"We spent all last year trying hard to raise awareness about western Sudan, and it just didn't resonate. In the past two weeks, as many people died from AIDS as died in the tsunami. The money the government has pledged is the equivalent of what CIDA has spent on all humanitarian catastrophes this past year. I hate to compare wounds, but we've got to make damn sure that it doesn't suck assistance away from people who are suffering from conflict in Congo, who are suffering in Darfur. Our fear is that it's going to warp foreign policy or the actions of some agencies. This outpouring of generosity and goodwill is fantastic. We're saying, 'How can we translate this into global support for making the world better for many people?'"
DAVID MORLEY , executive director, Doctors Without Borders Canada
"It's going to be everyone's job to follow up, whether it's the UN, civil society groups, the press, the public or the states, to make sure we do what we say we're going to do. We saw in the Bam earthquake in Iran that there was an outpouring of goodwill and a lot of talk of pledges, but so far only something like $116 million has actually been contributed [of the billion promised]."
STEPHANIE BUNKER , spokesperson, UN office for the coordination of humanitarian affairs
Poor further behind
"The Canadian government is actually better than most. It usually makes quite modest pledges, then almost always delivers. Many other governments make bigger pledges, then don't come through (and) communities get ever more impoverished. They may be fed in the short run. They may even be paid to do some cleanup, but if they don't get their assets back, they slip ever further into a cycle of desperation and poverty."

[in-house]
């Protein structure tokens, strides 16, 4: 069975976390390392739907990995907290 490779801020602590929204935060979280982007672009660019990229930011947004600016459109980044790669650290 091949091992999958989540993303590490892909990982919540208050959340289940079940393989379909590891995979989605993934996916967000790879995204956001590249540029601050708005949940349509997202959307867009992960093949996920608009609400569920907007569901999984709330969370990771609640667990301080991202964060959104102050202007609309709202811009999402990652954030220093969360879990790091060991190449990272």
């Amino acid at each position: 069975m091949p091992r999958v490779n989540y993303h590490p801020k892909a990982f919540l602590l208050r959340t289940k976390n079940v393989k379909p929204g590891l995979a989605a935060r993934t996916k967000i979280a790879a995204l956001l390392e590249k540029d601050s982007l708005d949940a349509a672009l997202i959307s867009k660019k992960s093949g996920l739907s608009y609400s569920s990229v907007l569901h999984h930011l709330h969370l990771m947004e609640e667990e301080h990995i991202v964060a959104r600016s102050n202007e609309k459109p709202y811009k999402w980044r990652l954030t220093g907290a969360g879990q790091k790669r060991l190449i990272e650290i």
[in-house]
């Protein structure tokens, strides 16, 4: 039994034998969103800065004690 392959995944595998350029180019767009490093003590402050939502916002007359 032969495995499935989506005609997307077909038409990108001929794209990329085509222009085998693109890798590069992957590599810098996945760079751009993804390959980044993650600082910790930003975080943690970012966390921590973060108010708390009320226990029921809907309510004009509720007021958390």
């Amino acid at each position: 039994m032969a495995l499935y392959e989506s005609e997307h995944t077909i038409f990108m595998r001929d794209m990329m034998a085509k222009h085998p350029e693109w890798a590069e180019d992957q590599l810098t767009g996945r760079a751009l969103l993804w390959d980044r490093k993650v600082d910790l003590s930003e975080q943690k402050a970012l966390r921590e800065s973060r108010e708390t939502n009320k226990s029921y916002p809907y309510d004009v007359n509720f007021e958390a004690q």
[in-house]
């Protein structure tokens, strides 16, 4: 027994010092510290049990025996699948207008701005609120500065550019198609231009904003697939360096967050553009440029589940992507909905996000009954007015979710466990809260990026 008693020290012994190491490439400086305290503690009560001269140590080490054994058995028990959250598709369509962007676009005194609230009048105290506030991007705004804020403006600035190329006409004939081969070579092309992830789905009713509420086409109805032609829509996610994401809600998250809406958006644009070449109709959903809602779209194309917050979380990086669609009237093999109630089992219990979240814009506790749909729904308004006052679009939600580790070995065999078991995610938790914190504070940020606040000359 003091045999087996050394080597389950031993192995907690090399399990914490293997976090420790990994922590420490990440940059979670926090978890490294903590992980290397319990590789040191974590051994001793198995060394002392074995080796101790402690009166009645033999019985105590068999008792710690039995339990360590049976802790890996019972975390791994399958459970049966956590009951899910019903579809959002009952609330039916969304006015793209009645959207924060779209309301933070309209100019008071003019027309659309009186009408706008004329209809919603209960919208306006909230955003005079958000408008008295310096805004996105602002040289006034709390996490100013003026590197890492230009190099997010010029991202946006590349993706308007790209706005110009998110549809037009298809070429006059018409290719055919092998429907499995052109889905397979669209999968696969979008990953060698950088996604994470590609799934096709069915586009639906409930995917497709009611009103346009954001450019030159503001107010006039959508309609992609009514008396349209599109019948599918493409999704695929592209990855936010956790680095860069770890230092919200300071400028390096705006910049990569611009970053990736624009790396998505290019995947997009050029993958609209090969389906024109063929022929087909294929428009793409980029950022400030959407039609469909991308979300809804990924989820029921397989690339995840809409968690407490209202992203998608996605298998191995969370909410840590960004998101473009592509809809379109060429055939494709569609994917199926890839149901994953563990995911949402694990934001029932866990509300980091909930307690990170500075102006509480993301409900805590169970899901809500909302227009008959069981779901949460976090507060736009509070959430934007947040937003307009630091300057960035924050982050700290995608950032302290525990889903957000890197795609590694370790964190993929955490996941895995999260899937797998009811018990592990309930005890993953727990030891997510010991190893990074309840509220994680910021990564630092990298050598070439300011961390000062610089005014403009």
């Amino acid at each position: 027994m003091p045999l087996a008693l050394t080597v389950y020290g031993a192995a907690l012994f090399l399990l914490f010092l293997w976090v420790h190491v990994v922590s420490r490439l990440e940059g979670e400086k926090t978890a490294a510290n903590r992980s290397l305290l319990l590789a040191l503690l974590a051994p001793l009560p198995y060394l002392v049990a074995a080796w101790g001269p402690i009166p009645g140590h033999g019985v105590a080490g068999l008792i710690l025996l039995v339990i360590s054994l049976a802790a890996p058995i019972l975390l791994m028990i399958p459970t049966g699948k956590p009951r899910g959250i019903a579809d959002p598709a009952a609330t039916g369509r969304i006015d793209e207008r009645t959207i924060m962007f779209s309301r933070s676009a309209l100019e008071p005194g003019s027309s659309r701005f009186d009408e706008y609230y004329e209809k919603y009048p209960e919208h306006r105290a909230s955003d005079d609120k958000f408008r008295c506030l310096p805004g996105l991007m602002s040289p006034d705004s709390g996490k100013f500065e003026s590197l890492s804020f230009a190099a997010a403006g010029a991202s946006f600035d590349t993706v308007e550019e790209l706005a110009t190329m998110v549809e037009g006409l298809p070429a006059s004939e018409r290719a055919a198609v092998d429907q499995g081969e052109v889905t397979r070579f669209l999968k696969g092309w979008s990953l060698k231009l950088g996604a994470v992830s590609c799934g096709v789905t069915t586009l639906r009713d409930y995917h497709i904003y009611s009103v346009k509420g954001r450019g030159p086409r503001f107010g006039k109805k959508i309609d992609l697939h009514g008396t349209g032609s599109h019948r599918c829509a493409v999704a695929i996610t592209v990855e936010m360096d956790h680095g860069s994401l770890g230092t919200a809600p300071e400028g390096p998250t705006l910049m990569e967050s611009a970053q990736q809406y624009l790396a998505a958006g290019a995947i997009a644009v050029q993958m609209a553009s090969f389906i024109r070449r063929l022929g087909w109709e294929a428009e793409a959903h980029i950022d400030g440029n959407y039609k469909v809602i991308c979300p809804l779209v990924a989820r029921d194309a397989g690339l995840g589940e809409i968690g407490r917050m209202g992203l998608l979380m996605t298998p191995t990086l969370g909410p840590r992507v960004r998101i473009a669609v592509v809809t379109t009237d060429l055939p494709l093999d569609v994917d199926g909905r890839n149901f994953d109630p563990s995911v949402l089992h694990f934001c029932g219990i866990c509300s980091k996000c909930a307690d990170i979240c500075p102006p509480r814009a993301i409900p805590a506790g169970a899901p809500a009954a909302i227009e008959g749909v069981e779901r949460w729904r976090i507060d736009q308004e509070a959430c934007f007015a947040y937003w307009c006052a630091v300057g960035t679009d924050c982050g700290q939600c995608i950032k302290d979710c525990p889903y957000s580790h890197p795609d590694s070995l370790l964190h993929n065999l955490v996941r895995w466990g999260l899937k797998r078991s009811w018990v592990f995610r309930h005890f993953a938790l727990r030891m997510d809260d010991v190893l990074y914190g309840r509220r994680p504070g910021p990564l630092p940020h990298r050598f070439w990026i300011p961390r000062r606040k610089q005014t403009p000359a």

RIEKY STUART , executive director, Oxfam Canada
Canada can be proud
"The DART team is an example of an instrument that is terribly inefficient and inappropriate for most situations. The kind of money it takes to run and maintain that operation is something that really should be reassessed. That's not to say it can't do really useful things. Even if the instrument is not the right one, I've never seen the Canadian government operate as quickly [as it has] in these disasters on multiple country bases. In the field it has not been perfect, but it has been something that as Canadians we should be proud of."
PAUL EVANS , security specialist, University of British Columbia, acting director, Liu Institute for Global Issues
"Whether it's possible to distribute this aid is the interesting question. In a number of these areas there may be military or naval bases and governments won't want people coming in and snooping around. That's happening in India and could well be the problem in Burma, where casualties are probably much higher than they're letting on. What scares me is the discussion in the United States around whether aid money should be used to perhaps encourage these countries to open up their economy or change some of their policies. [Using aid] as leverage is really not very helpful. It could lead to a backlash."
RICHARD STUBBS , professor of political science, McMaster University